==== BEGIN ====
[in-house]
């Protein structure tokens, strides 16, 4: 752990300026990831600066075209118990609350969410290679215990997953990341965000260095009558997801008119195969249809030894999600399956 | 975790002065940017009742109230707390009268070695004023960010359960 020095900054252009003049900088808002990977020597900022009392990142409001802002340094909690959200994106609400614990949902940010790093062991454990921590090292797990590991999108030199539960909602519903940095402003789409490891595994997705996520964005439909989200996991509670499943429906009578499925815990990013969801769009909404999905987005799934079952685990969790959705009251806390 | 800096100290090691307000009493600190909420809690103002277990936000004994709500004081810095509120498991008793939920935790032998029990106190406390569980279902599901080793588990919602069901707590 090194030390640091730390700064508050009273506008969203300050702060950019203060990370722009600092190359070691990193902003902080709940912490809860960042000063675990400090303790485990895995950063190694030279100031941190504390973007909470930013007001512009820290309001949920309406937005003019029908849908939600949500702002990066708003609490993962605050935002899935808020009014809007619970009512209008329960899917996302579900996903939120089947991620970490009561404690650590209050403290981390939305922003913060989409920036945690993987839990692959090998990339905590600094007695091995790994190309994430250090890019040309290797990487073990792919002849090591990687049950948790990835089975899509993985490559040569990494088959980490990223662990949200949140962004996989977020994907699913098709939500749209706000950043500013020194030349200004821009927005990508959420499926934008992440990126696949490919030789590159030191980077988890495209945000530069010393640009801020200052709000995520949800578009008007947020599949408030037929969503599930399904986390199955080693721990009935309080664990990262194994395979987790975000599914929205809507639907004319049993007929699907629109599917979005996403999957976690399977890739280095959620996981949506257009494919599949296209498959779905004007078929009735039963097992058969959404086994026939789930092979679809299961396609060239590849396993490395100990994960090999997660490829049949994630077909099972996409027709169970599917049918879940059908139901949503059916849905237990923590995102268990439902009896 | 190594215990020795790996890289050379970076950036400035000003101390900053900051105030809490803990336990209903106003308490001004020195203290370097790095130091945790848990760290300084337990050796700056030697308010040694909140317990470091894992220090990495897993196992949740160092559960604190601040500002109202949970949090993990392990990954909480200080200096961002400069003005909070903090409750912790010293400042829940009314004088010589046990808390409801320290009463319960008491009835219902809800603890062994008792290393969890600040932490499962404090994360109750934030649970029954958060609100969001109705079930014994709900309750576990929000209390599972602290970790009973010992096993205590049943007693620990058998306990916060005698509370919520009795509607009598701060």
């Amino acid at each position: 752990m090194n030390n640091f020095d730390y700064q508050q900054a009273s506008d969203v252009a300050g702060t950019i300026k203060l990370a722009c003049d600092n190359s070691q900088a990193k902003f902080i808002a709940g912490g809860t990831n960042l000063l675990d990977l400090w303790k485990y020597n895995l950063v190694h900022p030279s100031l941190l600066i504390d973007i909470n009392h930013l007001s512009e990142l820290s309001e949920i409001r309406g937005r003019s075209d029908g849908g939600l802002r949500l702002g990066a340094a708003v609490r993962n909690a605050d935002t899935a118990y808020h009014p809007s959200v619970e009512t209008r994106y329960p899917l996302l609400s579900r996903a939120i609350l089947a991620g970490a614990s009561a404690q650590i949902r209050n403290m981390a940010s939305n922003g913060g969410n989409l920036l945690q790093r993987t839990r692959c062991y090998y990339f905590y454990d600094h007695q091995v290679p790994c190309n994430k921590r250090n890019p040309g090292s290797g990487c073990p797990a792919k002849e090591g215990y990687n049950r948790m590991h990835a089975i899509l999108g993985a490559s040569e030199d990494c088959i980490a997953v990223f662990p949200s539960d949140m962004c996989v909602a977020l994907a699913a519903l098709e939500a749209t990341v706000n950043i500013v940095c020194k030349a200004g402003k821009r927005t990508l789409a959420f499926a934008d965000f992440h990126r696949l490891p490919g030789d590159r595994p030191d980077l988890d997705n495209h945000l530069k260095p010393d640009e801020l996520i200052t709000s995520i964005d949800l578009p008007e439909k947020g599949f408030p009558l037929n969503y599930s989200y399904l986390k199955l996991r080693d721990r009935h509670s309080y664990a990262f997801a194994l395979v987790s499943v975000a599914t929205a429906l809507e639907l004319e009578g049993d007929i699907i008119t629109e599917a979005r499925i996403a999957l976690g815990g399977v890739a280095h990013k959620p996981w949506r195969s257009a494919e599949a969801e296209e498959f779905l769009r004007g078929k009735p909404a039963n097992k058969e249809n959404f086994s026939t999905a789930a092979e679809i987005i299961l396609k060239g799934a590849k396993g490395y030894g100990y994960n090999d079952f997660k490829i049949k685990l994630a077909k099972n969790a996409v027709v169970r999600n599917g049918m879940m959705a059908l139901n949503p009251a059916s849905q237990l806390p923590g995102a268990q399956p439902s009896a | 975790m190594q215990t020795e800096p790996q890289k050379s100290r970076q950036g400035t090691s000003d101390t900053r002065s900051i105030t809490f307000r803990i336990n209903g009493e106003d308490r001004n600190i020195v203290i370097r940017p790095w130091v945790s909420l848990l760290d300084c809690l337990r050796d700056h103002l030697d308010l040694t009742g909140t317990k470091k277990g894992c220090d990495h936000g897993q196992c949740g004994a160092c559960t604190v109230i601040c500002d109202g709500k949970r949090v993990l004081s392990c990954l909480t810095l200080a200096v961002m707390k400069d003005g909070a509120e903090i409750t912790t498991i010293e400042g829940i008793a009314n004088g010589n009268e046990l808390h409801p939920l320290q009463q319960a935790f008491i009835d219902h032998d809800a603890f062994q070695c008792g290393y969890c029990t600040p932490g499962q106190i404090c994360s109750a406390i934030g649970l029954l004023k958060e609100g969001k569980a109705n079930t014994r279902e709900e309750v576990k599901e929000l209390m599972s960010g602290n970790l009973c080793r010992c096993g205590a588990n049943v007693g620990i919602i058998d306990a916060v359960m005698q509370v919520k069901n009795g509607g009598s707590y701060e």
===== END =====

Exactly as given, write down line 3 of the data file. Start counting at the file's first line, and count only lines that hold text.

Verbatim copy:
């Amino acid at each position: 752990m090194n030390n640091f020095d730390y700064q508050q900054a009273s506008d969203v252009a300050g702060t950019i300026k203060l990370a722009c003049d600092n190359s070691q900088a990193k902003f902080i808002a709940g912490g809860t990831n960042l000063l675990d990977l400090w303790k485990y020597n895995l950063v190694h900022p030279s100031l941190l600066i504390d973007i909470n009392h930013l007001s512009e990142l820290s309001e949920i409001r309406g937005r003019s075209d029908g849908g939600l802002r949500l702002g990066a340094a708003v609490r993962n909690a605050d935002t899935a118990y808020h009014p809007s959200v619970e009512t209008r994106y329960p899917l996302l609400s579900r996903a939120i609350l089947a991620g970490a614990s009561a404690q650590i949902r209050n403290m981390a940010s939305n922003g913060g969410n989409l920036l945690q790093r993987t839990r692959c062991y090998y990339f905590y454990d600094h007695q091995v290679p790994c190309n994430k921590r250090n890019p040309g090292s290797g990487c073990p797990a792919k002849e090591g215990y990687n049950r948790m590991h990835a089975i899509l999108g993985a490559s040569e030199d990494c088959i980490a997953v990223f662990p949200s539960d949140m962004c996989v909602a977020l994907a699913a519903l098709e939500a749209t990341v706000n950043i500013v940095c020194k030349a200004g402003k821009r927005t990508l789409a959420f499926a934008d965000f992440h990126r696949l490891p490919g030789d590159r595994p030191d980077l988890d997705n495209h945000l530069k260095p010393d640009e801020l996520i200052t709000s995520i964005d949800l578009p008007e439909k947020g599949f408030p009558l037929n969503y599930s989200y399904l986390k199955l996991r080693d721990r009935h509670s309080y664990a990262f997801a194994l395979v987790s499943v975000a599914t929205a429906l809507e639907l004319e009578g049993d007929i699907i008119t629109e599917a979005r499925i996403a999957l976690g815990g399977v890739a280095h990013k959620p996981w949506r195969s257009a494919e599949a969801e296209e498959f779905l769009r004007g078929k009735p909404a039963n097992k058969e249809n959404f086994s026939t999905a789930a092979e679809i987005i299961l396609k060239g799934a590849k396993g490395y030894g100990y994960n090999d079952f997660k490829i049949k685990l994630a077909k099972n969790a996409v027709v169970r999600n599917g049918m879940m959705a059908l139901n949503p009251a059916s849905q237990l806390p923590g995102a268990q399956p439902s009896a | 975790m190594q215990t020795e800096p790996q890289k050379s100290r970076q950036g400035t090691s000003d101390t900053r002065s900051i105030t809490f307000r803990i336990n209903g009493e106003d308490r001004n600190i020195v203290i370097r940017p790095w130091v945790s909420l848990l760290d300084c809690l337990r050796d700056h103002l030697d308010l040694t009742g909140t317990k470091k277990g894992c220090d990495h936000g897993q196992c949740g004994a160092c559960t604190v109230i601040c500002d109202g709500k949970r949090v993990l004081s392990c990954l909480t810095l200080a200096v961002m707390k400069d003005g909070a509120e903090i409750t912790t498991i010293e400042g829940i008793a009314n004088g010589n009268e046990l808390h409801p939920l320290q009463q319960a935790f008491i009835d219902h032998d809800a603890f062994q070695c008792g290393y969890c029990t600040p932490g499962q106190i404090c994360s109750a406390i934030g649970l029954l004023k958060e609100g969001k569980a109705n079930t014994r279902e709900e309750v576990k599901e929000l209390m599972s960010g602290n970790l009973c080793r010992c096993g205590a588990n049943v007693g620990i919602i058998d306990a916060v359960m005698q509370v919520k069901n009795g509607g009598s707590y701060e």